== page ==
All types of cosmetic procedures carry a certain amount of risks. One of the greatest risks associated with a neck lift is that of injury occurring to the nerves that control the muscles in this sensitive area of the body. Another concern is that of scar tissue being very obvious to the human eye as this is an area that can heal very well or it can heal very slowly. No two people heal exactly the same way and some people may have scars that lighten, fade and go away much sooner than other people. Be aware that scarring is a reality of any surgery and a neck lift is no different. If the thought of scarring bothers you a great then a neck lift might not be a good choice for you.
The two most common risks with all surgeries, cosmetic or otherwise is that the patient will suffer an adverse reaction to the anesthesia or will develop an infection at the surgical site(s). Some people wake up from surgery feeling groggy and sick to their stomachs. This is usually the result of an unfavorable reaction to the anesthesia and it should be a temporary state. It is rare but some people experience an allergic reaction to the anesthesia that has more serious consequences then a sick stomach. It is essential that the plastic surgeon is made aware of your complete medical history and all of your known drug allergies.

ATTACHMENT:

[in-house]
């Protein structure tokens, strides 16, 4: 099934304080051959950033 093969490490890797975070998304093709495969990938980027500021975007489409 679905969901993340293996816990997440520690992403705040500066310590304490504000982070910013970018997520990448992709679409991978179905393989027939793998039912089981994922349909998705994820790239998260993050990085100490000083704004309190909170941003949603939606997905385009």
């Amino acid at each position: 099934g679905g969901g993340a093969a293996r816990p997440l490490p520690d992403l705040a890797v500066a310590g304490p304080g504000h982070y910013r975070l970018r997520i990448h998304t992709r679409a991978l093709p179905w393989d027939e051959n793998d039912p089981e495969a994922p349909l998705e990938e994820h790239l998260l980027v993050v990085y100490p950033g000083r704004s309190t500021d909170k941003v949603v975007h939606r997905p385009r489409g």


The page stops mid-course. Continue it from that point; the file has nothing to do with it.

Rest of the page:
Another risk factor when it comes to a neck lift is hematoma or the accumulation of blood and/or fluid under the surface of the skin. When this happens if it is excessive enough it can necessitate a second surgery needing to be performed.
There will be both bruising and swelling after undergoing a neck lift and this could last for a few days up to a few weeks. The worst of both should begin to show improvement after the first week following the surgery. Some patients have more swelling than bruising while for other patients it is the reverse. It is common to feel a variety of strange sensations in the neck area as it begins to heal. Do not be alarmed if your neck feels tight or tingly. Some neck lift patients report feeling such sensations as pulling or burning. Numbness may be felt at this time as well. All of these sensations are perfectly normal and are not a cause for concern unless they continue to get worse over time or persist for too long.
As previously mentioned, the risk of infection is always something to be mindful of. Taking your temperature is a good way of determining whether or not you are developing an infection. If you find that you have a fever get in touch with your doctor right away for treatment. If you notice pus or any other kind of discharge coming from the site of the incisions then you are likely developing an infection and should visit your doctor as soon as possible.